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Oh, wow, how funny is that? And the same wine. I love a nice Clare Valley riesling, and I love trying wine with Asian dishes, so it was a no-brainer for us to order that bottle. Shanghai promises to be a great eating city. There are a couple of other places I want to get to, such as Yin, Di Shui Dong, and Guyi Hunan restaurant. Dong Bei Ren looks good, too, for Northeastern cuisine, and I eventually want to try some of the Shanghainese places such as Bai's restaurant, Baoluo Jiulou and Jishi Jiulou. All these names I got from the Lonely Planet, who I usually don't put a lot of food faith in, but Crystal Jade and Lost Heaven were accurately assessed, so I'm going to trust them on their recommendations.

Does anyone know about the South Beauty/Steam chain? They were both in Xin Tian Di, and now I see two are opening up here in Suzhou.

As for the Sogo - is that a Japanese Sogo? I'll have to check them out for my miso/yuzu/genmaicha needs.

And the Marks and Spencer! The wine selection! The biscuits in three kinds of chocolate! The chutney array! The red leiscester and onion crisps! The frozen pies! Next time I'm bringing a cooler.

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For those who want a fix of ti punch and similar, Rhumerie Bounty has opened up near the French Concession in the Jing An temple area on Wuding Lu. Ignore the pirate theme and enjoy the rum and friendly service. We only had time for a quick drink on our last trip, so I couldn't see what was being poured, but I'm planning a follow-up visit for further investigation.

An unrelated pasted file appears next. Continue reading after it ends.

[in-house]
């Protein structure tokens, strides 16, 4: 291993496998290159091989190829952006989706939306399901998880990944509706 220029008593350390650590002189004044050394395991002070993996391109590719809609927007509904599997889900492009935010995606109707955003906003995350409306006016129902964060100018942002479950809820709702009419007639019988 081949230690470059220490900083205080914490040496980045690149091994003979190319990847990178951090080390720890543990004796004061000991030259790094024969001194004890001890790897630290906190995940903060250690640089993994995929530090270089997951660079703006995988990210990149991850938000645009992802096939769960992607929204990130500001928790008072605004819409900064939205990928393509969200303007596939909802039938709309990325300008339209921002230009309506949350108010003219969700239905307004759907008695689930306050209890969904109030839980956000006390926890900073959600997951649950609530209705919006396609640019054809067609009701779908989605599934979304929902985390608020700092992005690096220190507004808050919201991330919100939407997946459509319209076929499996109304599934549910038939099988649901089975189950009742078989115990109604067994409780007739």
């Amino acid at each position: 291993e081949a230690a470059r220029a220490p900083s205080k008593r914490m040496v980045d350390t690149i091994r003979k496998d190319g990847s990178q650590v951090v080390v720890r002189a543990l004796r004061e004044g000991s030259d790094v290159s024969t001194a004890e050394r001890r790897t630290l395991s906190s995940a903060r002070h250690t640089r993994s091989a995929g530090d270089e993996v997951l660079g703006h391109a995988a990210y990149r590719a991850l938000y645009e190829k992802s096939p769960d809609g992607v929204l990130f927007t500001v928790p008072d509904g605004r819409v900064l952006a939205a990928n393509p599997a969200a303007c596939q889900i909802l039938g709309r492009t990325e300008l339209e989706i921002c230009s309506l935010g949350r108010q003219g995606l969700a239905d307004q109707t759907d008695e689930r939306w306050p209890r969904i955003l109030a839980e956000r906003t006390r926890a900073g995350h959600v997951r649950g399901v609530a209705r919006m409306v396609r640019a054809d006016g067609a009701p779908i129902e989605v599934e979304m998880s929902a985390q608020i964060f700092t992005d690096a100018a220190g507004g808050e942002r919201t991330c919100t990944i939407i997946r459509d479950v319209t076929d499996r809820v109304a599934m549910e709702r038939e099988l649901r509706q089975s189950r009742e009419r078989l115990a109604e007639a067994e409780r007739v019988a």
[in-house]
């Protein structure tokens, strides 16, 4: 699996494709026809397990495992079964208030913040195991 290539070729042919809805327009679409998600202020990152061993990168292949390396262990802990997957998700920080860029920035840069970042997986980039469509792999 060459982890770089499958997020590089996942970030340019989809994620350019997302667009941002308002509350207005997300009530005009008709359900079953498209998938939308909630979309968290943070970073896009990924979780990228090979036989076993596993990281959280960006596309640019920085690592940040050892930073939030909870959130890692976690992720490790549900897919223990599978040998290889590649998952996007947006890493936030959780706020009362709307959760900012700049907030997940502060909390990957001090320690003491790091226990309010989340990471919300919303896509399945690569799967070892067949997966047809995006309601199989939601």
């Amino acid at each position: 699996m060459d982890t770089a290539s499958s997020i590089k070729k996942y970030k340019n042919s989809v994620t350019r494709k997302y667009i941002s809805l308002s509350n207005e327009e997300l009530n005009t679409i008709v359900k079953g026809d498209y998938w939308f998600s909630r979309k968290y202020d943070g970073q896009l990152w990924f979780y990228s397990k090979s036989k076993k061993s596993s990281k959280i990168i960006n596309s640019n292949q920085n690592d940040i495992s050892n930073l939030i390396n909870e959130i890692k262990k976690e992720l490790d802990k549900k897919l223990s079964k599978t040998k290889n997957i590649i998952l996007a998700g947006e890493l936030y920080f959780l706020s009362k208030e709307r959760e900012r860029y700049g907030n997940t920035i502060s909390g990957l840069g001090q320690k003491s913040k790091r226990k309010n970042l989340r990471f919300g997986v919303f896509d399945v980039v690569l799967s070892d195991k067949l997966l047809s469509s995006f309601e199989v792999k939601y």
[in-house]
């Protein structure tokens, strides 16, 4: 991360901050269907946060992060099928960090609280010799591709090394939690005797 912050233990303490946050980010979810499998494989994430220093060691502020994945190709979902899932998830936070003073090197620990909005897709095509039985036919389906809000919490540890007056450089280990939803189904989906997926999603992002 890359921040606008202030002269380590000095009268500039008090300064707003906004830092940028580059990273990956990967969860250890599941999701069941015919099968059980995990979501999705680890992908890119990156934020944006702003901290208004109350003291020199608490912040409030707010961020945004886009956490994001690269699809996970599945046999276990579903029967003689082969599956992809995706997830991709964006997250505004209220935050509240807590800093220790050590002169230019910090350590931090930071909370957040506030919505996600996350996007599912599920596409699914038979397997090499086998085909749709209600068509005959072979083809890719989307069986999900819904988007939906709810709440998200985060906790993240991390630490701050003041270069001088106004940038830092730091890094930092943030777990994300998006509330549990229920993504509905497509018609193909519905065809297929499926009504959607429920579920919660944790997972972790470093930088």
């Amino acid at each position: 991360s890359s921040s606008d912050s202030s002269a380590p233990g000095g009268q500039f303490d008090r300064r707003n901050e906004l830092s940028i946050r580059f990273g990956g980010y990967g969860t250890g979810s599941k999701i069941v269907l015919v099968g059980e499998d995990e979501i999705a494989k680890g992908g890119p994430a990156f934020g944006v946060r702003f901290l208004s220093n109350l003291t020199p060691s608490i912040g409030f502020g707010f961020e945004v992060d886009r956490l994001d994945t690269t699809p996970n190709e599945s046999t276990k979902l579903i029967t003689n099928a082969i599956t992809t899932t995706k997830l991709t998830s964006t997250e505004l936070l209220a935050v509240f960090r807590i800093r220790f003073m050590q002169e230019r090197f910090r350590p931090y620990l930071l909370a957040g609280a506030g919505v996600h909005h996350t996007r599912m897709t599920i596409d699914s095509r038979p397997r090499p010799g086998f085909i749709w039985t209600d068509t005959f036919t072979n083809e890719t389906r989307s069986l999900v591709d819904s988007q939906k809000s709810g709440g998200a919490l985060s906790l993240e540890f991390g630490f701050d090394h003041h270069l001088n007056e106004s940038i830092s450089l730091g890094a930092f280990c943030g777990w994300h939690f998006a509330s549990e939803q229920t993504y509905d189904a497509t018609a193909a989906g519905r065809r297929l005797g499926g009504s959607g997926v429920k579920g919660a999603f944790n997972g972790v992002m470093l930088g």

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Whenever I visit Shanghai, I'm usually looking for a fix on non-Chinese cuisines, and end up at places like Wagas, Element Fresh, or Boxing Cat, looking for a sandwich or burger or layer cake. But this trip, I'm on my way out of the country for the next 6 weeks, so I thought I'd try to get some regional Chinese in before leaving.

We went to the expat-popular "Southern Barbarian", on the corner of Maoming Nan Road and Jin Xian Road. It won best contemporary Chinese in City Weekend mag, and more importantly, we were able to make a reservation for two at 7.30 on a Saturday night. It specializes in Yunnan food, an area I'm interested in, since Yunnan borders Vietnam, and I was interested to see if there were any dishes I might recognize from Northern Vietnam.

The restaurant is located through a commercial building, out the back way, and up a flight of stairs, so you get to run a very Shanghai-like gauntlet of chefs in their kitchen whites, smoking cigarettes and checking their iPhones amidst the wreckage of dirty dishes in the back alley. The restaurant is also currently featuring an exhibit of original North Korean movie posters, so it got serious points for atmosphere.